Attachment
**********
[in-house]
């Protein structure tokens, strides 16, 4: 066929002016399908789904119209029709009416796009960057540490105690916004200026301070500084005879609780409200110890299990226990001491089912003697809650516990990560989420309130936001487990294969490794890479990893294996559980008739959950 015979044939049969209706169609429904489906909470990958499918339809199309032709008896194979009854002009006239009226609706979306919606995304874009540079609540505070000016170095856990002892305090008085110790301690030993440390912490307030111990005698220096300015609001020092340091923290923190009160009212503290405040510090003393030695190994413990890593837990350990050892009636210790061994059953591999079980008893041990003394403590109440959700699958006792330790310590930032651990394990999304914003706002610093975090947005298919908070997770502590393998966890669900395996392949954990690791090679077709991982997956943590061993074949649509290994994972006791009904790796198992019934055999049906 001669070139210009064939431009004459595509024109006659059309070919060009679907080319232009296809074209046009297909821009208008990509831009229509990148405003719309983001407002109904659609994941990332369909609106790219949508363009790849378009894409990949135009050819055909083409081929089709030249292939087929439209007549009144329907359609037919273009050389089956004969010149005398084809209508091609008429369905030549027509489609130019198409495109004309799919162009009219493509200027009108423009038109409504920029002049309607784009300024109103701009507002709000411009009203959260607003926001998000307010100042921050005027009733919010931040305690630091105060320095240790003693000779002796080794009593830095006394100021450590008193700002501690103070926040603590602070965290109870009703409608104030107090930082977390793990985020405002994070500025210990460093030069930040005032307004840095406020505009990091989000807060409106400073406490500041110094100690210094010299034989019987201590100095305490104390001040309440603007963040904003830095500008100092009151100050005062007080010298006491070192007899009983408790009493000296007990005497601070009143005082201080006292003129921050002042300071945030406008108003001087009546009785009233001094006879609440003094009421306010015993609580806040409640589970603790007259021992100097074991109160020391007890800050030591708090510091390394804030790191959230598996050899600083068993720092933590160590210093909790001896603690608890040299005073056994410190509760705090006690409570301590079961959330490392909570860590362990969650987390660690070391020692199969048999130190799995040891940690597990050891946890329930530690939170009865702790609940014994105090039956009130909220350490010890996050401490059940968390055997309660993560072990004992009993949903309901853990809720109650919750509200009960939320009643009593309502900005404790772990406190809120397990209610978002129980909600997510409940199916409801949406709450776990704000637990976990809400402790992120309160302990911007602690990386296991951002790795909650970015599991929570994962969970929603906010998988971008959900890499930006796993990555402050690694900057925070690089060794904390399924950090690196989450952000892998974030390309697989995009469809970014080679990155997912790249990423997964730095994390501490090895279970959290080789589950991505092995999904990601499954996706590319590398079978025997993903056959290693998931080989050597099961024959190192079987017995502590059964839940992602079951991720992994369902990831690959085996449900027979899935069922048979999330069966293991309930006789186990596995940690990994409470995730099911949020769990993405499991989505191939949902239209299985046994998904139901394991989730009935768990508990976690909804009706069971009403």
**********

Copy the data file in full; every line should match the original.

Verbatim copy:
[in-house]
């Protein structure tokens, strides 16, 4: 066929002016399908789904119209029709009416796009960057540490105690916004200026301070500084005879609780409200110890299990226990001491089912003697809650516990990560989420309130936001487990294969490794890479990893294996559980008739959950 015979044939049969209706169609429904489906909470990958499918339809199309032709008896194979009854002009006239009226609706979306919606995304874009540079609540505070000016170095856990002892305090008085110790301690030993440390912490307030111990005698220096300015609001020092340091923290923190009160009212503290405040510090003393030695190994413990890593837990350990050892009636210790061994059953591999079980008893041990003394403590109440959700699958006792330790310590930032651990394990999304914003706002610093975090947005298919908070997770502590393998966890669900395996392949954990690791090679077709991982997956943590061993074949649509290994994972006791009904790796198992019934055999049906 001669070139210009064939431009004459595509024109006659059309070919060009679907080319232009296809074209046009297909821009208008990509831009229509990148405003719309983001407002109904659609994941990332369909609106790219949508363009790849378009894409990949135009050819055909083409081929089709030249292939087929439209007549009144329907359609037919273009050389089956004969010149005398084809209508091609008429369905030549027509489609130019198409495109004309799919162009009219493509200027009108423009038109409504920029002049309607784009300024109103701009507002709000411009009203959260607003926001998000307010100042921050005027009733919010931040305690630091105060320095240790003693000779002796080794009593830095006394100021450590008193700002501690103070926040603590602070965290109870009703409608104030107090930082977390793990985020405002994070500025210990460093030069930040005032307004840095406020505009990091989000807060409106400073406490500041110094100690210094010299034989019987201590100095305490104390001040309440603007963040904003830095500008100092009151100050005062007080010298006491070192007899009983408790009493000296007990005497601070009143005082201080006292003129921050002042300071945030406008108003001087009546009785009233001094006879609440003094009421306010015993609580806040409640589970603790007259021992100097074991109160020391007890800050030591708090510091390394804030790191959230598996050899600083068993720092933590160590210093909790001896603690608890040299005073056994410190509760705090006690409570301590079961959330490392909570860590362990969650987390660690070391020692199969048999130190799995040891940690597990050891946890329930530690939170009865702790609940014994105090039956009130909220350490010890996050401490059940968390055997309660993560072990004992009993949903309901853990809720109650919750509200009960939320009643009593309502900005404790772990406190809120397990209610978002129980909600997510409940199916409801949406709450776990704000637990976990809400402790992120309160302990911007602690990386296991951002790795909650970015599991929570994962969970929603906010998988971008959900890499930006796993990555402050690694900057925070690089060794904390399924950090690196989450952000892998974030390309697989995009469809970014080679990155997912790249990423997964730095994390501490090895279970959290080789589950991505092995999904990601499954996706590319590398079978025997993903056959290693998931080989050597099961024959190192079987017995502590059964839940992602079951991720992994369902990831690959085996449900027979899935069922048979999330069966293991309930006789186990596995940690990994409470995730099911949020769990993405499991989505191939949902239209299985046994998904139901394991989730009935768990508990976690909804009706069971009403």